David Sedaris,. At WFCR, I produced a lot of special events featuring NPR personalities, authors, music groups, and more. My favorites in terms of being down to earth and fun to work with were Scott Simon, Ira Glass, Terry Gross, and Garrison Keillor, who tried out a new show in town. Keillor needed a last minute accompanist; Mount Holyoke sent the jazz ensembles’ music director, Mark Gionfriddo, who has become my number one co-caffeinator.since. But, back to Sedaris. A WFCR underwriter offered to send a private plane to pick him up in Portland, ME. The pilot offered to let me go for the ride. Enroute, he circled UMASS where the radio studios were; he diverted over Boston, so I got a great view of Boston from the sky; flying back, with Sedaris in tow, he entertained us with repartee and stories. I felt like I got a private one-man show.
The David Pakman Show. I’ve done PR for several radio programs before, including my own on two different stations in Western Mass, the locally-produced programs at public radio station WFCR, and some of the other NPR programs. It was all traditional marketing and public relations, and sometimes full of dealing with egos (mine included). However, working on The David Pakman Show has been an exhilarating experience. It’s new media, new ideas, and incredible results, because the client understands marketing and public relations. David Pakman is a wunderkind, a guy in his 20s with a vision that folks twice his age wish they’d possessed. He’s energetic, charismatic, appreciative, and innovative. They say you can’t teach an old dog new tricks. I’ve learned more working alongside David, and never had as much fun or as many “wow” moments.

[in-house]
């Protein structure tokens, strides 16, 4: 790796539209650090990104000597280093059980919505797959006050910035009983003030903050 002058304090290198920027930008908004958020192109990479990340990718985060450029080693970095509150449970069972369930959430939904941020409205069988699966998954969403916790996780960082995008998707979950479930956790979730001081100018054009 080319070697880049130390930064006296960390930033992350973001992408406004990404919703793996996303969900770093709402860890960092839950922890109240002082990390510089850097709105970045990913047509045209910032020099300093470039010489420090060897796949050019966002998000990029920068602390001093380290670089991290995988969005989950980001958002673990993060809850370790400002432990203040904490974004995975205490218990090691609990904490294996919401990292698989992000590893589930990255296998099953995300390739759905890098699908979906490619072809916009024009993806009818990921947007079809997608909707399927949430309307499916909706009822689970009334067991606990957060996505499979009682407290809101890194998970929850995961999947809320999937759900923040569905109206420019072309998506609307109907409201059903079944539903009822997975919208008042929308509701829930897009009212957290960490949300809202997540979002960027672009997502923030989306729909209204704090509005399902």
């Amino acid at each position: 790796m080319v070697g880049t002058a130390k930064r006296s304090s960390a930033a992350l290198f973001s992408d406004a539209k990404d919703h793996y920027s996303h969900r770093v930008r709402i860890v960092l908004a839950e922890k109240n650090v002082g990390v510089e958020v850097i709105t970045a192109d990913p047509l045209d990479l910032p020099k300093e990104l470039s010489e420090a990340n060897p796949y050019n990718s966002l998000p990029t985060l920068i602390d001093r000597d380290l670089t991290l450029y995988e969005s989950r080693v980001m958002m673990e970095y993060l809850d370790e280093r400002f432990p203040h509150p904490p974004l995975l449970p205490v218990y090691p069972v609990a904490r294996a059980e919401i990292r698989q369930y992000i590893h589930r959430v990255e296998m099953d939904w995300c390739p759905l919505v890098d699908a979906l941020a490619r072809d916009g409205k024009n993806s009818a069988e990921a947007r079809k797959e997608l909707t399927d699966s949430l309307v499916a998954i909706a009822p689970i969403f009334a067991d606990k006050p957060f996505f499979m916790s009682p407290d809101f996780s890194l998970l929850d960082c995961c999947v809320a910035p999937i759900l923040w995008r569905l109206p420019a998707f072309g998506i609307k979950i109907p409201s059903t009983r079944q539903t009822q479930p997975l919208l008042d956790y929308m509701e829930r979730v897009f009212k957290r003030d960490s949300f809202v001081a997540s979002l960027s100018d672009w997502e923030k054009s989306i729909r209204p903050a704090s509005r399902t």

AOL Community Leaders. I joined AOL in the mid 1990s, and within six months, had been recruited as a community leaderand chat room host in the LGBT area. Within a year, I’d been promoted to the host in charge of the Coming Out Support area, where Ischeduled other hosts andpublished a resource newsletter (which I still publish on the side, even after AOL’s program shut down in 2006). The hosts I worked with for a decade have become some of my closest personal friends. I coordinated a weekend with co-hosts and room members in Northampton one year, and in Boston another year. Great people. Great memories. Although I’d been an AIDS activist and coordinated fundraisers for DIFFA, The Design Industries Foundation Fighting AIDS, this launched my volunteerism on behalf of LGBT rights and marriage equality.
Anything Northfield Mount Hermon. My prep school years left an indelible impression on me, so I’ll do just about anything to help my school. I’m a class secretary. I work on reunions. I’ve helped raise money, helped guide the school’s magazine, and basically keep my classmates involved. You can never give back enough to the school that shapes andmolds you.
There have been some unforgettable experiences of the negative kind as well...but I don’t want to dwell on them. I’ve paid my dues. I’ve learned from my mistakes. I’ve learned from the callous and unprofessional behavior of others. “Nuff said.